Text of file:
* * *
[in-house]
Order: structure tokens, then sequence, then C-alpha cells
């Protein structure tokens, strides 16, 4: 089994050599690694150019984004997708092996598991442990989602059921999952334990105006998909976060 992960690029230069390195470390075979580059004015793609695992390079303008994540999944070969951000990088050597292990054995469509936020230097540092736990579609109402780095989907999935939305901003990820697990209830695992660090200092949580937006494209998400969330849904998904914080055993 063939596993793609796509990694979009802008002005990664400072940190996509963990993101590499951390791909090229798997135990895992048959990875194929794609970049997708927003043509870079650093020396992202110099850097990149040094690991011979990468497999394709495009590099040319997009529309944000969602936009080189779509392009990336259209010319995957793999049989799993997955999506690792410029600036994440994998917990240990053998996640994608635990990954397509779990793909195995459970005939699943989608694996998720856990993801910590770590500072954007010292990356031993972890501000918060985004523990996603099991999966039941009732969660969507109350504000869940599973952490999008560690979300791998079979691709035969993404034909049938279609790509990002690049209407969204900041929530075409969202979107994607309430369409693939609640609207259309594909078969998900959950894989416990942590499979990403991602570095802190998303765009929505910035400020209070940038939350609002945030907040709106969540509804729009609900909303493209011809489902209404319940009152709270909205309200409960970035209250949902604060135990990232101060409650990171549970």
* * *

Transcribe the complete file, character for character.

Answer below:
[in-house]
Order: structure tokens, then sequence, then C-alpha cells
């Protein structure tokens, strides 16, 4: 089994050599690694150019984004997708092996598991442990989602059921999952334990105006998909976060 992960690029230069390195470390075979580059004015793609695992390079303008994540999944070969951000990088050597292990054995469509936020230097540092736990579609109402780095989907999935939305901003990820697990209830695992660090200092949580937006494209998400969330849904998904914080055993 063939596993793609796509990694979009802008002005990664400072940190996509963990993101590499951390791909090229798997135990895992048959990875194929794609970049997708927003043509870079650093020396992202110099850097990149040094690991011979990468497999394709495009590099040319997009529309944000969602936009080189779509392009990336259209010319995957793999049989799993997955999506690792410029600036994440994998917990240990053998996640994608635990990954397509779990793909195995459970005939699943989608694996998720856990993801910590770590500072954007010292990356031993972890501000918060985004523990996603099991999966039941009732969660969507109350504000869940599973952490999008560690979300791998079979691709035969993404034909049938279609790509990002690049209407969204900041929530075409969202979107994607309430369409693939609640609207259309594909078969998900959950894989416990942590499979990403991602570095802190998303765009929505910035400020209070940038939350609002945030907040709106969540509804729009609900909303493209011809489902209404319940009152709270909205309200409960970035209250949902604060135990990232101060409650990171549970």